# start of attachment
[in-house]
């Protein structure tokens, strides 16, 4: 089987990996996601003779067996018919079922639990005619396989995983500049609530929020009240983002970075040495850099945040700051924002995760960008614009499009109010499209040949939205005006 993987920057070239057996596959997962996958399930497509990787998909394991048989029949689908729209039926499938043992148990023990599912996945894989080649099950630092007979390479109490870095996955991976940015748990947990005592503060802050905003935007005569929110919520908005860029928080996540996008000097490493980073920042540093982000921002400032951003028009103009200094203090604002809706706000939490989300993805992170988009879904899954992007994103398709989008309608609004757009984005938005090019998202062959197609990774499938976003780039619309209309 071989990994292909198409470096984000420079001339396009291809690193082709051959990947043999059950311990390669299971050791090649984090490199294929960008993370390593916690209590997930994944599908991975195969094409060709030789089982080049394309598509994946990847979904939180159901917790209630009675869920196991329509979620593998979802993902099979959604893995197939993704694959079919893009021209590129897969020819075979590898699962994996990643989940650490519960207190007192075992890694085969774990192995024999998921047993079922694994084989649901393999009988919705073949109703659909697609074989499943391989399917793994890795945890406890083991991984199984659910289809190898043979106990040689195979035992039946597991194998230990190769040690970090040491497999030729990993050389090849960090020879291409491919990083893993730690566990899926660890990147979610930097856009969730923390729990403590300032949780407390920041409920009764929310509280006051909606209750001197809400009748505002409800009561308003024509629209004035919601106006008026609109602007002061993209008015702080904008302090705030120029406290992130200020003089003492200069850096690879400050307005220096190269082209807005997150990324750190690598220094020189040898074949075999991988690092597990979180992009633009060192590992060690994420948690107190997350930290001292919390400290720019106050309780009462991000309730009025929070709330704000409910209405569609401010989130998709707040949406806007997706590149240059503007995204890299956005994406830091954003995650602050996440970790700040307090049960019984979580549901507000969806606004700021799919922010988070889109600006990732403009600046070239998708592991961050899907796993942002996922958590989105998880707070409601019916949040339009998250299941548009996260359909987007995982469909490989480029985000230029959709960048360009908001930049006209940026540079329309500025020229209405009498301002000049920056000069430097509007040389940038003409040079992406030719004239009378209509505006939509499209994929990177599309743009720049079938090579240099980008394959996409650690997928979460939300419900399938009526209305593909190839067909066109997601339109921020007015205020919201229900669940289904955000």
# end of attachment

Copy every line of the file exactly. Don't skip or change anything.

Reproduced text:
[in-house]
């Protein structure tokens, strides 16, 4: 089987990996996601003779067996018919079922639990005619396989995983500049609530929020009240983002970075040495850099945040700051924002995760960008614009499009109010499209040949939205005006 993987920057070239057996596959997962996958399930497509990787998909394991048989029949689908729209039926499938043992148990023990599912996945894989080649099950630092007979390479109490870095996955991976940015748990947990005592503060802050905003935007005569929110919520908005860029928080996540996008000097490493980073920042540093982000921002400032951003028009103009200094203090604002809706706000939490989300993805992170988009879904899954992007994103398709989008309608609004757009984005938005090019998202062959197609990774499938976003780039619309209309 071989990994292909198409470096984000420079001339396009291809690193082709051959990947043999059950311990390669299971050791090649984090490199294929960008993370390593916690209590997930994944599908991975195969094409060709030789089982080049394309598509994946990847979904939180159901917790209630009675869920196991329509979620593998979802993902099979959604893995197939993704694959079919893009021209590129897969020819075979590898699962994996990643989940650490519960207190007192075992890694085969774990192995024999998921047993079922694994084989649901393999009988919705073949109703659909697609074989499943391989399917793994890795945890406890083991991984199984659910289809190898043979106990040689195979035992039946597991194998230990190769040690970090040491497999030729990993050389090849960090020879291409491919990083893993730690566990899926660890990147979610930097856009969730923390729990403590300032949780407390920041409920009764929310509280006051909606209750001197809400009748505002409800009561308003024509629209004035919601106006008026609109602007002061993209008015702080904008302090705030120029406290992130200020003089003492200069850096690879400050307005220096190269082209807005997150990324750190690598220094020189040898074949075999991988690092597990979180992009633009060192590992060690994420948690107190997350930290001292919390400290720019106050309780009462991000309730009025929070709330704000409910209405569609401010989130998709707040949406806007997706590149240059503007995204890299956005994406830091954003995650602050996440970790700040307090049960019984979580549901507000969806606004700021799919922010988070889109600006990732403009600046070239998708592991961050899907796993942002996922958590989105998880707070409601019916949040339009998250299941548009996260359909987007995982469909490989480029985000230029959709960048360009908001930049006209940026540079329309500025020229209405009498301002000049920056000069430097509007040389940038003409040079992406030719004239009378209509505006939509499209994929990177599309743009720049079938090579240099980008394959996409650690997928979460939300419900399938009526209305593909190839067909066109997601339109921020007015205020919201229900669940289904955000």